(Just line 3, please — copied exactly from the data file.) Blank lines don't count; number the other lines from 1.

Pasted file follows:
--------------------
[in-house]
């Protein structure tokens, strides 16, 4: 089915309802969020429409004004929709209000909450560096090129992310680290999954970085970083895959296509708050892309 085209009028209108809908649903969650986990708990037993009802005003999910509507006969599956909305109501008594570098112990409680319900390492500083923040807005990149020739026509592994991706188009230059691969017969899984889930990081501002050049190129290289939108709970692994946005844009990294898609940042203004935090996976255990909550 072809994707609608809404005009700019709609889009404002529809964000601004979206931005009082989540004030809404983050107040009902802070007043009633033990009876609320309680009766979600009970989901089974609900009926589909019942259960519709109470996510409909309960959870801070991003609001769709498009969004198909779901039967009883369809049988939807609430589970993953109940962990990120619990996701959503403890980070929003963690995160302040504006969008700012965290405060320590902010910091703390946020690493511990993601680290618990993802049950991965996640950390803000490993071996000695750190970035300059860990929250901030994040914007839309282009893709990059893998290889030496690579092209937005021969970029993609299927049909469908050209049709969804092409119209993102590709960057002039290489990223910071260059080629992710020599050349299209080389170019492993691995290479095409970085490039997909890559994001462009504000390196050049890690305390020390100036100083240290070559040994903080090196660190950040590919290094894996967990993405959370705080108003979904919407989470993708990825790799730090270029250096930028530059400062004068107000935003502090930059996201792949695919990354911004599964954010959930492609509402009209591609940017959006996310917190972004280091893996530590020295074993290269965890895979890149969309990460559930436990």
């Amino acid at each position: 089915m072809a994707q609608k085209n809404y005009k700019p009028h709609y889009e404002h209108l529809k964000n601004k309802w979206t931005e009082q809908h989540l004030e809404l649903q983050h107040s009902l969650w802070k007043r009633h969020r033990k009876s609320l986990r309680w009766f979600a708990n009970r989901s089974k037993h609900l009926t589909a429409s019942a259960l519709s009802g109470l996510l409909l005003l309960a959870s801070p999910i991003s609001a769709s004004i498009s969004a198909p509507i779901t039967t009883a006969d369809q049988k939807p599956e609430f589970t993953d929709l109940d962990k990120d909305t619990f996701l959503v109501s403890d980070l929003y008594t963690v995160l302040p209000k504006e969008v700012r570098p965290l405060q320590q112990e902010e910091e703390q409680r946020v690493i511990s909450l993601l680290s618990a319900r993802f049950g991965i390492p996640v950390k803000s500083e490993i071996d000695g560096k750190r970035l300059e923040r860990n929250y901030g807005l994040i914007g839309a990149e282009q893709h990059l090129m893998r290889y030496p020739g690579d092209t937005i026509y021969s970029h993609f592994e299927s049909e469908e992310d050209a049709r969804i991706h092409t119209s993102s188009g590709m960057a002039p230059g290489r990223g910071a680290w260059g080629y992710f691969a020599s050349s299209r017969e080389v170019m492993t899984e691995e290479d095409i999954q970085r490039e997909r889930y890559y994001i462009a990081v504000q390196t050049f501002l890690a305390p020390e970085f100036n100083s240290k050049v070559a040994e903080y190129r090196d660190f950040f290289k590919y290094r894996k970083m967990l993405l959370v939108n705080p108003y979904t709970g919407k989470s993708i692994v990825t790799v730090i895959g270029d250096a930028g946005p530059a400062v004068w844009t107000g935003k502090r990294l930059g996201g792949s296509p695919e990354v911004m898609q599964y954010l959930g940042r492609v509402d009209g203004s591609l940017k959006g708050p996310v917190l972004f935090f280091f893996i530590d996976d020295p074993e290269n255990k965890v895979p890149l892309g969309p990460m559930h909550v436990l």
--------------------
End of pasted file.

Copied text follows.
């Amino acid at each position: 089915m072809a994707q609608k085209n809404y005009k700019p009028h709609y889009e404002h209108l529809k964000n601004k309802w979206t931005e009082q809908h989540l004030e809404l649903q983050h107040s009902l969650w802070k007043r009633h969020r033990k009876s609320l986990r309680w009766f979600a708990n009970r989901s089974k037993h609900l009926t589909a429409s019942a259960l519709s009802g109470l996510l409909l005003l309960a959870s801070p999910i991003s609001a769709s004004i498009s969004a198909p509507i779901t039967t009883a006969d369809q049988k939807p599956e609430f589970t993953d929709l109940d962990k990120d909305t619990f996701l959503v109501s403890d980070l929003y008594t963690v995160l302040p209000k504006e969008v700012r570098p965290l405060q320590q112990e902010e910091e703390q409680r946020v690493i511990s909450l993601l680290s618990a319900r993802f049950g991965i390492p996640v950390k803000s500083e490993i071996d000695g560096k750190r970035l300059e923040r860990n929250y901030g807005l994040i914007g839309a990149e282009q893709h990059l090129m893998r290889y030496p020739g690579d092209t937005i026509y021969s970029h993609f592994e299927s049909e469908e992310d050209a049709r969804i991706h092409t119209s993102s188009g590709m960057a002039p230059g290489r990223g910071a680290w260059g080629y992710f691969a020599s050349s299209r017969e080389v170019m492993t899984e691995e290479d095409i999954q970085r490039e997909r889930y890559y994001i462009a990081v504000q390196t050049f501002l890690a305390p020390e970085f100036n100083s240290k050049v070559a040994e903080y190129r090196d660190f950040f290289k590919y290094r894996k970083m967990l993405l959370v939108n705080p108003y979904t709970g919407k989470s993708i692994v990825t790799v730090i895959g270029d250096a930028g946005p530059a400062v004068w844009t107000g935003k502090r990294l930059g996201g792949s296509p695919e990354v911004m898609q599964y954010l959930g940042r492609v509402d009209g203004s591609l940017k959006g708050p996310v917190l972004f935090f280091f893996i530590d996976d020295p074993e290269n255990k965890v895979p890149l892309g969309p990460m559930h909550v436990l």